So, how much should you buy?
You should start by using our handy page to identify your laptop model and figure out the exact computer you're working with. Once you know what you have we would suggest searching for "maximum memory for (insert your model here)"". Often times you'll find the answer quickly. If you are having a hard time it is typically (no not always) a safe bet that you can double the memory your computer came with. If you bought a machine that has 2gb you're likely safe to assume it can run with 4gb etc. If you've installed the new memory and the laptop won't boot, you've likely installed too much memory (more than the motherboards limit), simply remove one of the modules and try again. Odds are you'll be just fine, the computer will turn on and your upgrade is complete. Many times the computer will display a message confirming that the system memory has changed, this is completely normal.
I've heard about 32 bit and 64 bit, but what does it mean??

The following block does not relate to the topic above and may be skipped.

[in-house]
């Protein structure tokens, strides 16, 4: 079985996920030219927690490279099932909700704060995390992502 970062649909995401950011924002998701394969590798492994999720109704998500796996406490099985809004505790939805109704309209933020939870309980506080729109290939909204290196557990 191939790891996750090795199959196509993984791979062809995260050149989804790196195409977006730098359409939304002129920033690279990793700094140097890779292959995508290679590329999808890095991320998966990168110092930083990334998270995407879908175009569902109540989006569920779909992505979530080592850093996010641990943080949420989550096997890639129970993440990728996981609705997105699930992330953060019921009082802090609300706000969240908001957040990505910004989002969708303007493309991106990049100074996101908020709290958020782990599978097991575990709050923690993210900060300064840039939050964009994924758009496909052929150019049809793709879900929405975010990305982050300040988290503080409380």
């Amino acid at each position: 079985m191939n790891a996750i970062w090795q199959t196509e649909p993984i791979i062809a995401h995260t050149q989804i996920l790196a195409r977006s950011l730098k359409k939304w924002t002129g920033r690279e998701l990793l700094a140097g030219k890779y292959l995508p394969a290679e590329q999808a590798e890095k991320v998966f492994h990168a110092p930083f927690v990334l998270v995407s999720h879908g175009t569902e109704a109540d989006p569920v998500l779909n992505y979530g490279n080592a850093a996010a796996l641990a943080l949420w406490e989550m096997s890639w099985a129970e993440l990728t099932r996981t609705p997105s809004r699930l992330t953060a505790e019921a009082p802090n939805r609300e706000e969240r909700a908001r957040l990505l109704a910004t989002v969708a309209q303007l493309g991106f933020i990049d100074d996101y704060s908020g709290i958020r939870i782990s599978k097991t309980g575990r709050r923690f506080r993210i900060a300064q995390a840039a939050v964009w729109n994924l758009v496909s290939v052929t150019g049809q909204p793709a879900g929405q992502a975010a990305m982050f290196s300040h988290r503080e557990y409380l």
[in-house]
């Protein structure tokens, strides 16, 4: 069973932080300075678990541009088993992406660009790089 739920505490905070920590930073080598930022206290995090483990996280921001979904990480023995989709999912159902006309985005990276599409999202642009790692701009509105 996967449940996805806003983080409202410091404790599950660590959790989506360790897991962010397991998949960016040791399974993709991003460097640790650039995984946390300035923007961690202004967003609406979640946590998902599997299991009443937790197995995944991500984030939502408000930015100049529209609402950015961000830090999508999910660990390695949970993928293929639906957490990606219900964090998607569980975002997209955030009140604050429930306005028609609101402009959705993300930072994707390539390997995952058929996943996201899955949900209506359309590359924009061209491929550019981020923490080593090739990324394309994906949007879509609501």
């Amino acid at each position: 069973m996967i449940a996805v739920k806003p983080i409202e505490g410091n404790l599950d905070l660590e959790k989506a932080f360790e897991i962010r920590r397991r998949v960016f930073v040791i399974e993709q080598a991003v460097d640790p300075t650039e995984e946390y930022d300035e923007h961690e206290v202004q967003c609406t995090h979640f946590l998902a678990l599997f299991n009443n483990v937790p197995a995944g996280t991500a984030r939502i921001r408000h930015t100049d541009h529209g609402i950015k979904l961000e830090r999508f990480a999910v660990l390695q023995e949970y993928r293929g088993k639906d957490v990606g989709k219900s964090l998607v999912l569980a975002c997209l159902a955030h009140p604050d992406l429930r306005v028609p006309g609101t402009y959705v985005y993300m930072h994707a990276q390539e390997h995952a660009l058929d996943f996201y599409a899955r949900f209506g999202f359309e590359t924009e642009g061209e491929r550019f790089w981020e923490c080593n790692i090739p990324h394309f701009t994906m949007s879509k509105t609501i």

32 bit operating systems were the norm for many years, for the purpose of this tutorial the only thing this means is that no matter how much memory you install in your 32 bit machine it will only be able to physically use 4gb total. So lets say you put 16gb into a machine running Windows 7 32 bit, it would literally use 4gb and disregard" the rest due to its limitations. Take that same computer and reinstall Windows with a 64 bit version (the modern and standard version of most OS's) and your computer would immediately begin utilizing the full 16gb. Is there a limit to a 64 bit OS? Theoretically yes, but we're guessing you don't plan on installing 16,800,000,000 gigabytes in your laptop anytime soon.
We hope you've found our tutorial useful on how to identify, purchase and upgrade your laptops memory, if you have any questions please let us know in the comments below!